Museum specimens as DNA sources?

James McInerney jamm at nhm.ac.uk
Fri Dec 5 14:08:42 EST 1997


Derek,


Probably one of the first of these studies was carried out by Richard Tho=
mas
and co-workers:

Thomas, R.H., W. Schaffner, A.C. Wilson, and S. P=E4=E4bo.  1989.  =

DNA phylogeny of the extinct marsupial wolf.  Nature, 340: 465-467.

But since then there have been many more studies.  In fact most museums
probably have a molecular research unit working on museum specimens.

James

Sikes wrote:
> =

> Dear Molecular Evolutionists,
> =

> Does anyone know of a pubished study that employed old, museum specimen=
s
> as sources of DNA for phylogenetics?  I am not interested in
> paleo-research and Ancient DNA, but rather would like to address the
> question of the efficiency and feasibility of using, often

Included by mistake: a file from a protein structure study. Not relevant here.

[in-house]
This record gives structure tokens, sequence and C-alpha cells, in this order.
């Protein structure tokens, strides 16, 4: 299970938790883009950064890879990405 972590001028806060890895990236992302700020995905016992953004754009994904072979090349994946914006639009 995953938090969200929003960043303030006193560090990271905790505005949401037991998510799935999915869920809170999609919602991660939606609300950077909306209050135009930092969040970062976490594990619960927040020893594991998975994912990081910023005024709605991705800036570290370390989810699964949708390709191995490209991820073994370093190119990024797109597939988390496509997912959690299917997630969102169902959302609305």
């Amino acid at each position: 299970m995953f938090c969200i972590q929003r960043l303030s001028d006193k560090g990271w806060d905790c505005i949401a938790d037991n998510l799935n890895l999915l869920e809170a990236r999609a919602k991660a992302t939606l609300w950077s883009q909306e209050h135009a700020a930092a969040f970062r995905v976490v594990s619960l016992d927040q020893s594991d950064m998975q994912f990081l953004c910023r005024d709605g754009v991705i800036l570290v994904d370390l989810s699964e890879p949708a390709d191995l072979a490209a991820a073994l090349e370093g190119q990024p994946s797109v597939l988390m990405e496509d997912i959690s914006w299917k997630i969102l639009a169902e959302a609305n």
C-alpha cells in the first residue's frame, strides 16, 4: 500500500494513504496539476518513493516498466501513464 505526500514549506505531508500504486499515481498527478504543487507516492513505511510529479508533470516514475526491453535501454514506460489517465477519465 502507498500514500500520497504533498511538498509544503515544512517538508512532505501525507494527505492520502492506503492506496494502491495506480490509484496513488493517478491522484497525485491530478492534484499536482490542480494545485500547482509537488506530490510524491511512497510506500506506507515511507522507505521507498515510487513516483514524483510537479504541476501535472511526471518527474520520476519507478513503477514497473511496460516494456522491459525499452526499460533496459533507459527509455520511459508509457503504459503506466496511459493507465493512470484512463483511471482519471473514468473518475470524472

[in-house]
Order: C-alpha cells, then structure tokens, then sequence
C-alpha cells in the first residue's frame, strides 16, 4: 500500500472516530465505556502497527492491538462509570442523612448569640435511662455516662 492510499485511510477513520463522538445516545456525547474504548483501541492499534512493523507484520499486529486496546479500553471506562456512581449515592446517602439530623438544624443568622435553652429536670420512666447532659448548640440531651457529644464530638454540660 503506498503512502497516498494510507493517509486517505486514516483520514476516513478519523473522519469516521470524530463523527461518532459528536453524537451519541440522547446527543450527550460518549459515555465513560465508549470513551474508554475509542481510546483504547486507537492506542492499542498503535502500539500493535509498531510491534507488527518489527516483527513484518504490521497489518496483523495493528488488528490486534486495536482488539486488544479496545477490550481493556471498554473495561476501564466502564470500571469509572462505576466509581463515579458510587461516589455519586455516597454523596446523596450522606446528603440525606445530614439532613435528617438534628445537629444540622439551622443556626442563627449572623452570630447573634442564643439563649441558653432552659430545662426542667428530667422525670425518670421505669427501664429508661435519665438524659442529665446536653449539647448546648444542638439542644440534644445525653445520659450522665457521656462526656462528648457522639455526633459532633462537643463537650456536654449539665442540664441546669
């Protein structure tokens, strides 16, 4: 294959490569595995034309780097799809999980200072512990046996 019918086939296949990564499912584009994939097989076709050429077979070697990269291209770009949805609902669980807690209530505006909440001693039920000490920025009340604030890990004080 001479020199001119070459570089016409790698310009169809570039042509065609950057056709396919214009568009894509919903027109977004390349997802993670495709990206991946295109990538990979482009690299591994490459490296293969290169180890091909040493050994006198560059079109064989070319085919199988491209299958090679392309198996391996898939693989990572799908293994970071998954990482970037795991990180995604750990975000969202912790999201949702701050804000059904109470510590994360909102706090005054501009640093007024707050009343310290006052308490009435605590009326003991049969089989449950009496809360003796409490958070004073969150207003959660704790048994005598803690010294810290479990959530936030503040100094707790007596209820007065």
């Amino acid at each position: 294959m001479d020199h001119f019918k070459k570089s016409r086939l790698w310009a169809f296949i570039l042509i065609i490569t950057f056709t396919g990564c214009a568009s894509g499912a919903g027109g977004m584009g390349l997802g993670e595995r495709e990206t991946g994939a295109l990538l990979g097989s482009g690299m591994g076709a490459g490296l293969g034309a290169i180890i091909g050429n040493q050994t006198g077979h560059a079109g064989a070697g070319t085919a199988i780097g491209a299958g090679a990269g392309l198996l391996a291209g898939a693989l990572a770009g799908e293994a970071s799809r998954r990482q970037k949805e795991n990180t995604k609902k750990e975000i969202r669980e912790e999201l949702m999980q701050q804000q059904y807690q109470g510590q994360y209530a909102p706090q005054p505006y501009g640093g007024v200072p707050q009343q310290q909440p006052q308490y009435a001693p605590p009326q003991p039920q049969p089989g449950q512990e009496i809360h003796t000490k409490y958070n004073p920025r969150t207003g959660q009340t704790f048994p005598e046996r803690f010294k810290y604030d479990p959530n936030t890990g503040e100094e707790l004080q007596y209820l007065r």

> more-available, museum specimens rather than field-collected, freshly
> frozen specimens.
> =

> I know of Phillips & Simon's 1995 paper, which demonstrates that it is
> possible to use old specimens, but has anyone made it work for an entir=
e
> study?
> =

-- =

=3D=3D=3D=3D=3D=3D=3D=3D=3D
James O. McInerney               email: J.mcinerney at nhm.ac.uk
Molec. Biol. Comput. Officer,    phone: +44 171 938 9247
Department of Zoology,           Fax:   +44 171 938 9158
The Natural History Museum,
Cromwell Road,                    =

London SW7 5BD.                  =

=3D=3D=3D=3D=3D=3D=3D=3D=3D




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